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WSJ Op-Ed: The Post Office Is Delivering Amazon's Packages Below Cost (zerohedge.com) 188

schwit1 shares a pay-walled op-ed from the Wall Street Journal (also excerpted at the URL below): The U.S. Postal Service delivers the company's boxes well below its own costs. Like an accelerant added to a fire, this subsidy is speeding up the collapse of traditional retailers in the U.S. and providing an unfair advantage for Amazon... First-class mail effectively subsidizes the national network, and the packages get a free ride. An April analysis from Citigroup estimates that if costs were fairly allocated, on average parcels would cost $1.46 more to deliver...

My analysis of available data suggests that around two-thirds of Amazon's domestic deliveries are made by the Postal Service. It's as if Amazon gets a subsidized space on every mail truck... Congress should demand the enforcement of the Postal Accountability and Enhancement Act, and the Postal Service needs to stop picking winners and losers in the retail world. The federal government has had its thumb on the competitive scale for far too long.

WSJ Op-Ed: The Post Office Is Delivering Amazon's Packages Below Cost

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  • by Anonymous Coward

    Same thing goes for all those packages from China. the USPS should at least break even not favor some over others!

    • You can bet that the letter you send to Cousin Bubba in Buttfuck, Idaho, hand-delivered, doesn't cover the costs either.

    • Re:Same with China (Score:4, Insightful)

      by ShanghaiBill ( 739463 ) on Saturday July 15, 2017 @06:32PM (#54816431)

      There is no rational reason that costs should be allocated equally across all classes of mail. Delivery of first class mail is the whole point of the USPS, and it is illegal for private companies to provide an equivalent service. If not for first class mail, there would be no reason to even have a post office, since there are already private alternatives for all other classes of mail. So it makes sense for FCM to bear the brunt of infrastructure costs.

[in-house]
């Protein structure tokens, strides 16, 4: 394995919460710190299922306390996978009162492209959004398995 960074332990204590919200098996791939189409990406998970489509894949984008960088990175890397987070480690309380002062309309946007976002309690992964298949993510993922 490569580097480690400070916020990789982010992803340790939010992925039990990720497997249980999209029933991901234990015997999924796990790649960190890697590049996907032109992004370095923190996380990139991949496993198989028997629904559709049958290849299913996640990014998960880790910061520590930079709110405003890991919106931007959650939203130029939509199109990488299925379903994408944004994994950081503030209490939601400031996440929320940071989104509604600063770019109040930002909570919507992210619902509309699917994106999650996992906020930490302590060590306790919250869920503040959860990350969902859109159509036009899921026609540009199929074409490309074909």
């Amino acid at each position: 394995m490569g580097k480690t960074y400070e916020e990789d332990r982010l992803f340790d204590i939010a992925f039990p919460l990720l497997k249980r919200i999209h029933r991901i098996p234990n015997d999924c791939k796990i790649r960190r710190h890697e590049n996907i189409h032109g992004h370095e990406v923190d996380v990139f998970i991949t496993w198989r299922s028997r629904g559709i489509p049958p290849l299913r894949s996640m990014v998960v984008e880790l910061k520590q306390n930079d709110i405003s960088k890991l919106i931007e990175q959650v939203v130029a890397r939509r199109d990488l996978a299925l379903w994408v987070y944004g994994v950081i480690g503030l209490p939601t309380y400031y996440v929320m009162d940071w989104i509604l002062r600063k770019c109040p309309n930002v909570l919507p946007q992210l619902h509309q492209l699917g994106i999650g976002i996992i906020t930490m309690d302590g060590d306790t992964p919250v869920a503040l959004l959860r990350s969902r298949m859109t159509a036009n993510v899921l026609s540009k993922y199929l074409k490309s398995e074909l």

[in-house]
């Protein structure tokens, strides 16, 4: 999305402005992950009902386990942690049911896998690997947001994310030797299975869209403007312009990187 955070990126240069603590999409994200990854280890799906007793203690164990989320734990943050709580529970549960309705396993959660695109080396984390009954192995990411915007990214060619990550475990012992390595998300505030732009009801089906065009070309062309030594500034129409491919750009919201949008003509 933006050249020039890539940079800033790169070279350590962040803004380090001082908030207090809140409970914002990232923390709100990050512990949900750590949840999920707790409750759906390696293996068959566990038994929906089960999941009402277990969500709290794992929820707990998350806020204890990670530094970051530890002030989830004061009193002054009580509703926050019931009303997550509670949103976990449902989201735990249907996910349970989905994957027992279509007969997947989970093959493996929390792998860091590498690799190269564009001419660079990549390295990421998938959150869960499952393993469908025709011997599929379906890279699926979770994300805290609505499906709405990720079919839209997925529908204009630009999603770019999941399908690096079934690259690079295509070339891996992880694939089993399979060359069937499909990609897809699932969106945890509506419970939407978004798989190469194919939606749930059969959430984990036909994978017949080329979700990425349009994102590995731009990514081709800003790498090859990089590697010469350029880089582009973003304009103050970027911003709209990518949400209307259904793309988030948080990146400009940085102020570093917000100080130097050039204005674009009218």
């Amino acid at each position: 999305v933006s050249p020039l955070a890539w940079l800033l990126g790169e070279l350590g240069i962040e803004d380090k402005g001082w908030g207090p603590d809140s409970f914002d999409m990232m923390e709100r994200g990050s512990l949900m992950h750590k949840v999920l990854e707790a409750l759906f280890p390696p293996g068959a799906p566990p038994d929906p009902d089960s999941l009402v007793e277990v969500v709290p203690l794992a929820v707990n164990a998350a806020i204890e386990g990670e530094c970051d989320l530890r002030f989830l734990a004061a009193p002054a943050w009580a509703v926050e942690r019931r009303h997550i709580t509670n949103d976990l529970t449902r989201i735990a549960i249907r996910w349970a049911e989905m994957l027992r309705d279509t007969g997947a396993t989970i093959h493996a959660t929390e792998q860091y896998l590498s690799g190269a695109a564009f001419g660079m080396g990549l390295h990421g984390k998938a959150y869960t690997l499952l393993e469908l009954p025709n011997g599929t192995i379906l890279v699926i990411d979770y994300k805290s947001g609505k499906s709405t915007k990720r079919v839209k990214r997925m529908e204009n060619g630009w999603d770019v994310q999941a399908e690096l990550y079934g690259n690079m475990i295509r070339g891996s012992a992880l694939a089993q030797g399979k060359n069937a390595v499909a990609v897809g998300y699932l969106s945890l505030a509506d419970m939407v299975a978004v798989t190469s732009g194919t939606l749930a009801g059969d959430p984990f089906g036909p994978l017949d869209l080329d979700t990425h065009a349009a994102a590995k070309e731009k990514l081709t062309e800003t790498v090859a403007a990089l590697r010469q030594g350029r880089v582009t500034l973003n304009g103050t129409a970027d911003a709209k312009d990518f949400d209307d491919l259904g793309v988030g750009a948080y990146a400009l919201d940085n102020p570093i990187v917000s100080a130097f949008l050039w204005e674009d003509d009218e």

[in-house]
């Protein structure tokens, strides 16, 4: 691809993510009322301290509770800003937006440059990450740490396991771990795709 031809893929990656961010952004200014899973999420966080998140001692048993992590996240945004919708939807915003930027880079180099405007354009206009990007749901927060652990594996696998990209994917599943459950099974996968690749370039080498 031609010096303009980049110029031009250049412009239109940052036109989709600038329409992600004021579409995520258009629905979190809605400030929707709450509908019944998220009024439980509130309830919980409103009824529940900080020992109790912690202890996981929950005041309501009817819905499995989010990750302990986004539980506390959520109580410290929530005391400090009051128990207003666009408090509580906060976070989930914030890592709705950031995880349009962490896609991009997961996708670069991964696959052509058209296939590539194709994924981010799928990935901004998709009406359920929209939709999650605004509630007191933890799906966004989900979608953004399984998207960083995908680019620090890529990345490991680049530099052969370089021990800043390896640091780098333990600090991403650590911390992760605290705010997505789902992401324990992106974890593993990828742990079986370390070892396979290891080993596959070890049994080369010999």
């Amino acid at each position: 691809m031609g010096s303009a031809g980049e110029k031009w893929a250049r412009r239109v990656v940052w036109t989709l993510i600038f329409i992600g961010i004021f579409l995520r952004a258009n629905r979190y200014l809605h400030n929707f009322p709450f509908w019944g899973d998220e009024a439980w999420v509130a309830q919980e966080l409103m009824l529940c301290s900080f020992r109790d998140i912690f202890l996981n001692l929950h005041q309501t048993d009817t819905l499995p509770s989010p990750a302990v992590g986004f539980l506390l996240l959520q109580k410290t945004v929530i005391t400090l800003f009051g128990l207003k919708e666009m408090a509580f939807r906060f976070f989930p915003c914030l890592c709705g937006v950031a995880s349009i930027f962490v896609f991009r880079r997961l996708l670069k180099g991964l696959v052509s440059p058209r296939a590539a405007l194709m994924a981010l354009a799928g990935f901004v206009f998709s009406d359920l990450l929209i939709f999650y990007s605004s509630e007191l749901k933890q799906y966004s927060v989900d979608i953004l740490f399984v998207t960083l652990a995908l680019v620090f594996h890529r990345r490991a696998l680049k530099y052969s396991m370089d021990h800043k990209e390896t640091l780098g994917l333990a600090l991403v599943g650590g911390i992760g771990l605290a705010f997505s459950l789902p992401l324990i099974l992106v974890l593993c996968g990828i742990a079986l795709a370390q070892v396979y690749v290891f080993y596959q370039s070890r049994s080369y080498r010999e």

Disclaimer: I believe that the historical need for FCM is obsolete and the USPS should be fully privatized. Packages should be delivered by UPS and FedEx, bills should go by email, bulk mail advertising should disappear forever.

      • Private alternatives for parcel delivery do not exist in all locations. If you ship a package to some rural addresses by UPS or Fedex, the final delivery is done by the USPS. No USPS, no deliveries to those locations.
        • Re: (Score:2, Troll)

          No USPS, no deliveries to those locations.

          Capitalism doesn't work that way. For remote locations there is no incentive for UPS/FedEx to provide duplicate delivery against a competitor delivering below cost (urban and suburban postal customers subsidize rural customers). But once the USPS was gone, they would offer services. These would, of course, be more expensive than USPS, because the cross subsidies would be gone. But that is a good thing. There is no rational reason that one group of citizens should subsidize the lifestyle choice of anoth

          • by fortfive ( 1582005 ) on Saturday July 15, 2017 @09:47PM (#54817239)

            >subsidize...

            You are forgetting the benefit to many for having the option of first class delivery to everyone, everywhere. E.g. if you want to correspond with (or sue) someone off the grid in bfe.